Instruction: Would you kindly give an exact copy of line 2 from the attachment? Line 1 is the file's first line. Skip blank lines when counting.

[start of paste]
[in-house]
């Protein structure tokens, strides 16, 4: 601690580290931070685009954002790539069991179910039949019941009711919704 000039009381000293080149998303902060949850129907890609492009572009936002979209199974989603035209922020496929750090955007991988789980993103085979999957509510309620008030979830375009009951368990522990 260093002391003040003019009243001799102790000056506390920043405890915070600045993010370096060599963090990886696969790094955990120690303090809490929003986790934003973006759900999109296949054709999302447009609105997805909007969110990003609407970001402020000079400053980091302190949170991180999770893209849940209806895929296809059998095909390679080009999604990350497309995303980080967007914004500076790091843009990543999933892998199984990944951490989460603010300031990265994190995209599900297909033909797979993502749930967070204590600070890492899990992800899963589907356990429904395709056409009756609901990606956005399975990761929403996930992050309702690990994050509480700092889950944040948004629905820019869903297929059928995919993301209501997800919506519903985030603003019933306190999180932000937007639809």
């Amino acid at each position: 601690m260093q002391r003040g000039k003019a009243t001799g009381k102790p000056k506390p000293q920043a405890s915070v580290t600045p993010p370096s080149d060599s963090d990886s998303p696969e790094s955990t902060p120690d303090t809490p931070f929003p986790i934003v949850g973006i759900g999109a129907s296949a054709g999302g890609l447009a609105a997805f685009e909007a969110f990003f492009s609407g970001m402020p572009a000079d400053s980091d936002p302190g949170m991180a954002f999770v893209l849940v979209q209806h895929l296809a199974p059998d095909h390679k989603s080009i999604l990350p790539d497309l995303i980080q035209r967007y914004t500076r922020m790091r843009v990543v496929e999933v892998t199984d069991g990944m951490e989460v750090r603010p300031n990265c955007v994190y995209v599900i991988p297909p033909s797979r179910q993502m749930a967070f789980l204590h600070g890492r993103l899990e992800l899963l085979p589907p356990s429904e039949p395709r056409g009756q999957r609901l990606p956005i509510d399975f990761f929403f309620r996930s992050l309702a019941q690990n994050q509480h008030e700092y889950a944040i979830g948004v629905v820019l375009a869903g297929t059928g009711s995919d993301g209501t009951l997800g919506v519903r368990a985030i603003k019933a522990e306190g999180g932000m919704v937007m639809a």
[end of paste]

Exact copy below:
């Protein structure tokens, strides 16, 4: 601690580290931070685009954002790539069991179910039949019941009711919704 000039009381000293080149998303902060949850129907890609492009572009936002979209199974989603035209922020496929750090955007991988789980993103085979999957509510309620008030979830375009009951368990522990 260093002391003040003019009243001799102790000056506390920043405890915070600045993010370096060599963090990886696969790094955990120690303090809490929003986790934003973006759900999109296949054709999302447009609105997805909007969110990003609407970001402020000079400053980091302190949170991180999770893209849940209806895929296809059998095909390679080009999604990350497309995303980080967007914004500076790091843009990543999933892998199984990944951490989460603010300031990265994190995209599900297909033909797979993502749930967070204590600070890492899990992800899963589907356990429904395709056409009756609901990606956005399975990761929403996930992050309702690990994050509480700092889950944040948004629905820019869903297929059928995919993301209501997800919506519903985030603003019933306190999180932000937007639809």